Comment: A defining divide in Supreme Court’s ‘unanimous’ ruling

The ruling regarding the Clean Water Act turned on the meanings of ‘adjacent’ and ‘adjoining.’

By Stephen L. Carter / Bloomberg Opinion

The U.S. Supreme Court’s recent decision on the limits of federal authority under the Clean Water Act has been celebrated or condemned, depending on the ideological predilections of the observer. Everyone agrees, however, that the opinions themselves make for rather rough reading. They boil down to a squabble over the words “adjacent” and “adjoining.”

The dispute involves Michael and Chantell Sackett, who were trying to build a house on land they’d purchased in Idaho. They trucked in dirt and rocks, only to be warned by the Environmental Protection Agency that because their lot included wetlands, they were violating the Clean Water Act. Unless they restored the area, they faced fines of $40,000 a day.

The Sacketts sued. The case has been up and down the appellate ladder several times. Last week, after nearly two decades of litigation, a unanimous Supreme Court ruled in their favor.

But on what ground exactly? That’s where the words get tricky.

Although some have treated the case as some sort of rightist coup, all nine justices agreed that in going after the Sacketts, the EPA had exceeded its authority. Small wonder. The EPA has long argued that under existing precedents, its statutory authority to regulate “wetlands” was “theoretically” broad enough to cover “almost all waters and wetlands across the country.”

Nobody on the court agreed with this breathtaking claim. The single significant disagreement between Justice Alito’s majority opinion and the principal separate concurrence (written by Justice Kavanaugh and joined by Justices Jackson, Kagan, and Sotomayor) was over whether “adjacent” in the Clean Water Act means “adjoining” … or something else.

For decades, courts and regulators have struggled to interpret what the majority correctly describes as a “convoluted” sentence in the Clean Water Act, which says that states (rather than the EPA) have regulatory jurisdiction over discharges into “waters of the United States” unless they’re traditionally navigable waters, including “wetlands adjacent thereto,” that is, adjacent to those navigable waters. In an effort to translate the statute’s dreadful legalese into plain language, Alito’s majority opinion gets a smidgen too cute: “States may permit discharges into A minus B, which includes C.” (Kagan’s delicious riposte: “The majority could use every letter of the alphabet, and graduate to quadratic equations, and still not solve its essential problem.”)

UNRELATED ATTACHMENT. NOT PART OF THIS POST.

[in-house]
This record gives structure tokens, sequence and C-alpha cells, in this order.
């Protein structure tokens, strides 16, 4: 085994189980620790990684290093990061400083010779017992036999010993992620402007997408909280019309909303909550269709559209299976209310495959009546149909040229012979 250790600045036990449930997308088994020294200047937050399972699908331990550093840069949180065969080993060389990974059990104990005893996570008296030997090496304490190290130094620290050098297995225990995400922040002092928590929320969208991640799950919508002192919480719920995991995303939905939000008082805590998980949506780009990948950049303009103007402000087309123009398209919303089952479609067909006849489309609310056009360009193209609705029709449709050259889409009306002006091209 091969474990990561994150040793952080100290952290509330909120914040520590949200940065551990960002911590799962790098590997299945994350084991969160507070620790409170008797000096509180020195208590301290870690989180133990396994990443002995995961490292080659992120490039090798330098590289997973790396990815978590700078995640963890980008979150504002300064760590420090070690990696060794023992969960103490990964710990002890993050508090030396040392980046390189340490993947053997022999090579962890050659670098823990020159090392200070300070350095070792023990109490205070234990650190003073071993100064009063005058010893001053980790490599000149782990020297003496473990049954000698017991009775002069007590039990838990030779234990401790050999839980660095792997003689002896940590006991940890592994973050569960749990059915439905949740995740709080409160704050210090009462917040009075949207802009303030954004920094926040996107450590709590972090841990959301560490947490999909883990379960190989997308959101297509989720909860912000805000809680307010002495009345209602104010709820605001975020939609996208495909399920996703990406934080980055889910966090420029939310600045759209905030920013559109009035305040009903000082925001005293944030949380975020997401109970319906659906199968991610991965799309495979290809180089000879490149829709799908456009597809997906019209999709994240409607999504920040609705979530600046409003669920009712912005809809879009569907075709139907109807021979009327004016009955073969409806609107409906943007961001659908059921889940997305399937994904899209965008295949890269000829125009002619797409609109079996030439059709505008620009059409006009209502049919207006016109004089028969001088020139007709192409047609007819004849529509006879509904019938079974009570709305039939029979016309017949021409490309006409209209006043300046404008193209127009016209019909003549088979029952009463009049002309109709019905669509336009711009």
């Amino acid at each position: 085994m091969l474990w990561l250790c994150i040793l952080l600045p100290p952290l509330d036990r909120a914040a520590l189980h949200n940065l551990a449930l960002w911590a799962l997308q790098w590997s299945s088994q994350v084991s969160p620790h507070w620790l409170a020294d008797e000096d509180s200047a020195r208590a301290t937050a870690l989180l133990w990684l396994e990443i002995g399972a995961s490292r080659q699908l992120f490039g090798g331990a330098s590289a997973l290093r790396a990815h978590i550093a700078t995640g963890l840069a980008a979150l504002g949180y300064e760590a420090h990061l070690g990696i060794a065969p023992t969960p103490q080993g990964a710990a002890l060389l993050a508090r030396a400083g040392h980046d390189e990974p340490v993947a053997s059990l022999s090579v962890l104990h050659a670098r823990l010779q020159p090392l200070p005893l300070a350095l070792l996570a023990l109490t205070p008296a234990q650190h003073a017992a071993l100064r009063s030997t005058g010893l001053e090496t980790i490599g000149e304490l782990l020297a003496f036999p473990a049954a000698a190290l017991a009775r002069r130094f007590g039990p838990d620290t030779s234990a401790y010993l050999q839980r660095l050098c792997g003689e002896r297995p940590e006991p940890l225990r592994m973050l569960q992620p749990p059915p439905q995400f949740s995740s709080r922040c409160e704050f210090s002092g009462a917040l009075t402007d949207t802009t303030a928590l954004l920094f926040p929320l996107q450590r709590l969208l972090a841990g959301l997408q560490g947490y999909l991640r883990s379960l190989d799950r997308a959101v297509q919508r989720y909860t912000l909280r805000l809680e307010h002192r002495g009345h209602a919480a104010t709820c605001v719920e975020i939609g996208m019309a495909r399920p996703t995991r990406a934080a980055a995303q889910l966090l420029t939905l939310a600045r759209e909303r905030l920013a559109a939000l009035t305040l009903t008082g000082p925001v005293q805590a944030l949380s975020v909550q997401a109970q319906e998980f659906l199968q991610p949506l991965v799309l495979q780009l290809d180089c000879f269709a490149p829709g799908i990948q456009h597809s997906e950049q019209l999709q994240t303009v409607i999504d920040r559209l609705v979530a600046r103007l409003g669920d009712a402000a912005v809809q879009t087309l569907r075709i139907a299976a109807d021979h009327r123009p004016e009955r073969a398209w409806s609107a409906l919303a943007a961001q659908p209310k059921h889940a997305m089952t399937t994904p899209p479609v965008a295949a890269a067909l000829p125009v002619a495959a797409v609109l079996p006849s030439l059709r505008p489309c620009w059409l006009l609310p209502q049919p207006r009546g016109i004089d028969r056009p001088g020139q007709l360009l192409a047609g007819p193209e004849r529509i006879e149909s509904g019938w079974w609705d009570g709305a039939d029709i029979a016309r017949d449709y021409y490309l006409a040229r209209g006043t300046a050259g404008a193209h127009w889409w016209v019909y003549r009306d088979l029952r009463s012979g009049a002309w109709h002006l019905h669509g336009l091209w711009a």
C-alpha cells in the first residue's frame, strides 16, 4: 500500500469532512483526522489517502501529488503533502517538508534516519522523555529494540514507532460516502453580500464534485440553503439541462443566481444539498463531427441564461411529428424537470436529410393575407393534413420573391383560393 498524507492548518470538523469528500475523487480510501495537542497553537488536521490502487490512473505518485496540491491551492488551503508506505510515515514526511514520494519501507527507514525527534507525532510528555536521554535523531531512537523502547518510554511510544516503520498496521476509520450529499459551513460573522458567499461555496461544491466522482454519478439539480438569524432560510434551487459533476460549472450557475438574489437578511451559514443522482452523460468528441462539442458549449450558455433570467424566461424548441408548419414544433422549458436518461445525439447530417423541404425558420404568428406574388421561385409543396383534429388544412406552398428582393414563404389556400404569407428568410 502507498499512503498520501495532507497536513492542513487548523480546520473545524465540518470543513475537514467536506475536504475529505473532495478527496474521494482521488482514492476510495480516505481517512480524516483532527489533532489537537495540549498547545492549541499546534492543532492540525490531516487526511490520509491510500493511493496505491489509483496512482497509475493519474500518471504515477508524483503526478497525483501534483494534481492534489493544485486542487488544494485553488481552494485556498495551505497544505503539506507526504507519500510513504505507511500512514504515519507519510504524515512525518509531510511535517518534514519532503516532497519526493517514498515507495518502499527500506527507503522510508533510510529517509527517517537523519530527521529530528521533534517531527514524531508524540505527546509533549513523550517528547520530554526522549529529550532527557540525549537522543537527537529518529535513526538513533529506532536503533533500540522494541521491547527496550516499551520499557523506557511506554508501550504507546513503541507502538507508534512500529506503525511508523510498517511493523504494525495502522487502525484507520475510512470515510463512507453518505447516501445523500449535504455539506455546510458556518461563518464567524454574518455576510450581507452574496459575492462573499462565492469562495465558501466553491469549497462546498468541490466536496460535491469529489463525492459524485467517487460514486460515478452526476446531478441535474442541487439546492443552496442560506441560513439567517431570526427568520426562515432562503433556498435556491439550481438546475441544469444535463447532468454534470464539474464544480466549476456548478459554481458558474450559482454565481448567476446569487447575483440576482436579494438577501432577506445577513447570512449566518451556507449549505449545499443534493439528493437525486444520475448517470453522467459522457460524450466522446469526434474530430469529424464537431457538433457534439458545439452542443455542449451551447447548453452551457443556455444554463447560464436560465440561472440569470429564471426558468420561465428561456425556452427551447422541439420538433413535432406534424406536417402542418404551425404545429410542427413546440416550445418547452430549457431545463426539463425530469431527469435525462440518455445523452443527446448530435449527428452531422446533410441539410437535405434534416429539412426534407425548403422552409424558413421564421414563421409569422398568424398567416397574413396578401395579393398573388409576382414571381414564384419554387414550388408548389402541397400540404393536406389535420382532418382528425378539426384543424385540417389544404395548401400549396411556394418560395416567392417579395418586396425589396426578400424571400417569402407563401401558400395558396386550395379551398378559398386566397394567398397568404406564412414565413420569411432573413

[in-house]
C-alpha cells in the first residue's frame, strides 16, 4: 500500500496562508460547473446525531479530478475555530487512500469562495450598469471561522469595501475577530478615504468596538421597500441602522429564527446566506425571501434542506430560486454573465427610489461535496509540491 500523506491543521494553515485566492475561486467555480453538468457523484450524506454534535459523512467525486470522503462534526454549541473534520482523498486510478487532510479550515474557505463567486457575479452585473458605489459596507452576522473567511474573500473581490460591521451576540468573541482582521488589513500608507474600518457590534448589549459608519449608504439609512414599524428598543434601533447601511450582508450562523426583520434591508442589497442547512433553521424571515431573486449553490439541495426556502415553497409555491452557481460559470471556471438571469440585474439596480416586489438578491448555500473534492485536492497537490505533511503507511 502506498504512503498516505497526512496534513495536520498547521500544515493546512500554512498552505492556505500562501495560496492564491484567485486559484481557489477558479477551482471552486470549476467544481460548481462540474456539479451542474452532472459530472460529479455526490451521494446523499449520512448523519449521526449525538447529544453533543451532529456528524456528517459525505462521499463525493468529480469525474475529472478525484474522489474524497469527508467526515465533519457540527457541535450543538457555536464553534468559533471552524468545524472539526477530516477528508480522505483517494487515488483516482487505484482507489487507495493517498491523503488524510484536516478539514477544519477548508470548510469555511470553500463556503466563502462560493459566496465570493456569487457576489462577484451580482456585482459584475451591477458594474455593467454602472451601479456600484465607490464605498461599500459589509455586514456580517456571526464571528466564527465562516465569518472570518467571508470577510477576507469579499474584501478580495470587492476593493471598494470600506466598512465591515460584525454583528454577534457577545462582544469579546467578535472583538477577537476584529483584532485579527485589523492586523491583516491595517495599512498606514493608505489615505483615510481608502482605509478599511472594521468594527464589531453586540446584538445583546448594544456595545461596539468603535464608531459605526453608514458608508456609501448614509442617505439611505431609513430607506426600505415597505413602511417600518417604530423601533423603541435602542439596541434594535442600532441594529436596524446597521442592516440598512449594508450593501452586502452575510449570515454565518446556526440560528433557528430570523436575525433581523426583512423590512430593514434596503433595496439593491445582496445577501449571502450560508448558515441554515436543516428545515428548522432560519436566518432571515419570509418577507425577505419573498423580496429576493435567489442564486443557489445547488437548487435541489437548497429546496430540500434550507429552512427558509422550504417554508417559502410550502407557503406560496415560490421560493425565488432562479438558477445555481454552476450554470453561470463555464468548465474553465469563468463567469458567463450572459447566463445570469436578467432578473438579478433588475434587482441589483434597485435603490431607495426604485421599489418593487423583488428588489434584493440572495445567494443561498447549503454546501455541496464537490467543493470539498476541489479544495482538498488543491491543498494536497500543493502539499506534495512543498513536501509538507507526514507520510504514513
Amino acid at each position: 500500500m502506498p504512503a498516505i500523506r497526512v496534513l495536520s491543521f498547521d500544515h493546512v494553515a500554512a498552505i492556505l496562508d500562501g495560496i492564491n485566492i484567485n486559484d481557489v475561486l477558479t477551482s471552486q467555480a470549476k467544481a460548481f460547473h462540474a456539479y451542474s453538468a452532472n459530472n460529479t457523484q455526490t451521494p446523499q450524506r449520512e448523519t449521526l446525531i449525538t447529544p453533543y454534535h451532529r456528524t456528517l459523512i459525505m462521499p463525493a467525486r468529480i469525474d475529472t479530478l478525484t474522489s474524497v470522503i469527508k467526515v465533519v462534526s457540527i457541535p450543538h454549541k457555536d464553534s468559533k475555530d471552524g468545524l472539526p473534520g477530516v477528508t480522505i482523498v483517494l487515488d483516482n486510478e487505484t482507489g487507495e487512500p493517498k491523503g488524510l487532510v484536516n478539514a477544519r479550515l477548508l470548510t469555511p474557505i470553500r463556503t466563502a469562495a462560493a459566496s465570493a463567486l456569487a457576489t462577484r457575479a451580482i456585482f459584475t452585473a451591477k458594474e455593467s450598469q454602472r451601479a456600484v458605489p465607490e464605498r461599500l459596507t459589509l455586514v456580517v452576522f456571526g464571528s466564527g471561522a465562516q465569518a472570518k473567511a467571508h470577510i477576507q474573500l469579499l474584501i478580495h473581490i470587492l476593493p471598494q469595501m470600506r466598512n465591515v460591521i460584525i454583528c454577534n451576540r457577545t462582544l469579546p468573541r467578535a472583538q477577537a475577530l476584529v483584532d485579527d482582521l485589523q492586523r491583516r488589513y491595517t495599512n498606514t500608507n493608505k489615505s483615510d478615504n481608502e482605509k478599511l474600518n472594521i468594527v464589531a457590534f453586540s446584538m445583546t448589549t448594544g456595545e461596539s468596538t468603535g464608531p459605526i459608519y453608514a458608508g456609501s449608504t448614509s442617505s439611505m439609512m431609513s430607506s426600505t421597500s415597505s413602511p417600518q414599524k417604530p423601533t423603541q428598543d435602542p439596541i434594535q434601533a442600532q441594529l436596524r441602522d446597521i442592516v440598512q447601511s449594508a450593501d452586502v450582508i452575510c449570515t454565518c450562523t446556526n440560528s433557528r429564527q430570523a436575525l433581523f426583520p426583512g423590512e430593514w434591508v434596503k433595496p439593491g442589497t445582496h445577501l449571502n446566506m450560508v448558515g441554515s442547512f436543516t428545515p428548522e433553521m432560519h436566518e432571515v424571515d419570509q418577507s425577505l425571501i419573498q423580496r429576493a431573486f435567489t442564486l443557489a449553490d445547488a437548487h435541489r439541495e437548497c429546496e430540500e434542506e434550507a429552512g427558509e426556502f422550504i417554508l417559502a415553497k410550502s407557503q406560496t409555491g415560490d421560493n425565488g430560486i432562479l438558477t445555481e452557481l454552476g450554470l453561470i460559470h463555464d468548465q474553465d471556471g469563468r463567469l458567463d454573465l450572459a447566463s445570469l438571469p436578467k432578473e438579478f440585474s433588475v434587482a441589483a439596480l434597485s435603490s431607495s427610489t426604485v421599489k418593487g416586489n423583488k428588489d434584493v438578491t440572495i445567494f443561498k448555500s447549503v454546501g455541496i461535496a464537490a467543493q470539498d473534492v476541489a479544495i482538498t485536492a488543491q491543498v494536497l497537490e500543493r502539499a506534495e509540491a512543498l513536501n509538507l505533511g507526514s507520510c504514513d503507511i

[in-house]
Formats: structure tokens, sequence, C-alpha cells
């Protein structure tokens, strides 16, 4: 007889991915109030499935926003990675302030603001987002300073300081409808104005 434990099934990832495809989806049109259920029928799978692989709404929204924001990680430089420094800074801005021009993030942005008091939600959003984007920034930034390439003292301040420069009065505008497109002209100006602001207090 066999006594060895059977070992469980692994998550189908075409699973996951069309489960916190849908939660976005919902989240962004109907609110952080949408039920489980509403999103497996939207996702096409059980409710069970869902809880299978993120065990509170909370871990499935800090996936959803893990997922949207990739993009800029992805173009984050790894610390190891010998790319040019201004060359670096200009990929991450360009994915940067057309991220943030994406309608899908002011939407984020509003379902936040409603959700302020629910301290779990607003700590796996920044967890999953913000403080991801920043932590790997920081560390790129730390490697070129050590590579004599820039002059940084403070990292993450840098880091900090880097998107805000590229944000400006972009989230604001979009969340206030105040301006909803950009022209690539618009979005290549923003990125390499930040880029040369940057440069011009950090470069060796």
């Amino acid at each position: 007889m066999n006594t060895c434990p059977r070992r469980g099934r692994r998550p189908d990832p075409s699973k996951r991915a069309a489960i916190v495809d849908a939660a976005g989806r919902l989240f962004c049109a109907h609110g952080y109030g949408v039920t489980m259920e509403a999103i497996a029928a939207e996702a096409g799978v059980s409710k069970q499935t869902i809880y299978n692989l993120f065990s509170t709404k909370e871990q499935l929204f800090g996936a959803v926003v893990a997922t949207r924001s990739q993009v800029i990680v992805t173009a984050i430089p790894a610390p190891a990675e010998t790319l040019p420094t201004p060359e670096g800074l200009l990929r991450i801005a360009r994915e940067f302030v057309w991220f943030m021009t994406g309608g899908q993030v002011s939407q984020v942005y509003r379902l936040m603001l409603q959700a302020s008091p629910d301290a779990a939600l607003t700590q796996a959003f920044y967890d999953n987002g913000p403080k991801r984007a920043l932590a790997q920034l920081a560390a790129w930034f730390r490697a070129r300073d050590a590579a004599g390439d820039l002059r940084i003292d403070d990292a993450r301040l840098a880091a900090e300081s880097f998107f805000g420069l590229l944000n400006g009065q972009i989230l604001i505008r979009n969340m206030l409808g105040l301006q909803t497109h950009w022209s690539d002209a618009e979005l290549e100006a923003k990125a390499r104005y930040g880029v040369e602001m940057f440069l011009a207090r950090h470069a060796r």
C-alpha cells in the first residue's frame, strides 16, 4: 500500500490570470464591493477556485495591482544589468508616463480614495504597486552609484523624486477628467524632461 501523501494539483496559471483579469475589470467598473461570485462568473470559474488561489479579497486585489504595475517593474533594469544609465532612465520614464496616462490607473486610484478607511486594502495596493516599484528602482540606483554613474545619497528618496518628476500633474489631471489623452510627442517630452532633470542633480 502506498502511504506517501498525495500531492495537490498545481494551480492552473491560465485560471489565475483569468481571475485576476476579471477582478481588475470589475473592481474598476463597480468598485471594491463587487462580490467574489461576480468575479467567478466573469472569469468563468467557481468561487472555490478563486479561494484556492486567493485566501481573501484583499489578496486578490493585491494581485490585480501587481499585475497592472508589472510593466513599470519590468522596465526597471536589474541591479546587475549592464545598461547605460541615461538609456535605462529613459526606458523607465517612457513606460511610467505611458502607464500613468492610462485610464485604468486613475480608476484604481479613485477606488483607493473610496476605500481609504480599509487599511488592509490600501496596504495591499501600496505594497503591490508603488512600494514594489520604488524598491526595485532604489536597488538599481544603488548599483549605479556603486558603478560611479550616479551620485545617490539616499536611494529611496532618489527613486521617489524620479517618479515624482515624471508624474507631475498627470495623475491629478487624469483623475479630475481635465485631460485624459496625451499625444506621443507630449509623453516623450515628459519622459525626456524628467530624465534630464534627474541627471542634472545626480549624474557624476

But the five-justice majority and the four-justice concurrence agreed that the wetlands the Sacketts were filling to build their house fall outside category C, and thus aren’t subject to the Clean Water Act. The need for wordsmithery comes in unpacking the different routes the two opinions traveled to reach that result.

According to the majority, the EPA’s error was to suppose that waters are adjacent just because they’re nearby and have a “significant nexus.” That’s wrong, argues Alito. For wetlands to be “adjacent” to navigable waters of the United States, “they must be indistinguishably part of a body of water that itself constitutes” … well, waters of the United States. The two must have “a continuous surface connection”; in effect, they must touch, one flowing into the other. This, says Alito, is how dictionaries define “adjacent,” as a synonym for “adjoining.”

Thus it makes no difference how close the Sacketts’ wetlands might be to any navigable waters of the United States. Absent a “continuous surface connection” between the two, the right to discharge into them is controlled by state rather than federal law.

Not so fast, answers Kavanaugh. He cites dictionaries of his own for the proposition that adjacent and adjoining don’t mean the same thing. The word adjacent, writes Kavanaugh, “means lying near or close to, neighboring, or not widely separated.” Thus, “two things need not touch each other in order to be adjacent.”

Nevertheless, in Kavanaugh’s view, the Sacketts should prevail, because even under his broader interpretation of “adjacent,” the EPA’s jurisdiction extends only to wetlands that are contiguous with navigable waters or “separated … only by a man-made dike or barrier, natural river berm, beach dune, or the like.” The wetlands on the Sackett property are separated by much more.

Still hard going? Imagine two hotel rooms. If they’re side by side, Alito would say they’re not truly adjacent unless a door connects them, in which case the rooms adjoin. Kavanaugh, on the other hand, would hold that the rooms are adjacent as long as the only thing separating them is a narrow (man-made!) barrier … like a wall. The EPA’s position is that they can be considered adjacent even if they’re several rooms apart as long as what happens in one could theoretically affect what happens in another. It’s that interpretation that every member of the court rejects.

As for the battle between the majority and the concurrence, I’ll let others opine on how policy will be affected. The wordsmith in me is constrained to note, however, that the Oxford English Dictionary defines “adjacent” as “next to or very near” (the Kavanaugh view); and then, in the same line, as “adjoining” (the Alito view). Not exactly a tempest in a teacup, but at the very least a reminder that even with the best of intentions, we wind up, like Humpty Dumpty, making words mean what we want them to mean. That’s a trait law shares with politics.

Stephen L. Carter is a Bloomberg Opinion columnist. A professor of law at Yale University, he is author, most recently, of “Invisible: The Story of the Black Woman Lawyer Who Took Down America’s Most Powerful Mobster.”

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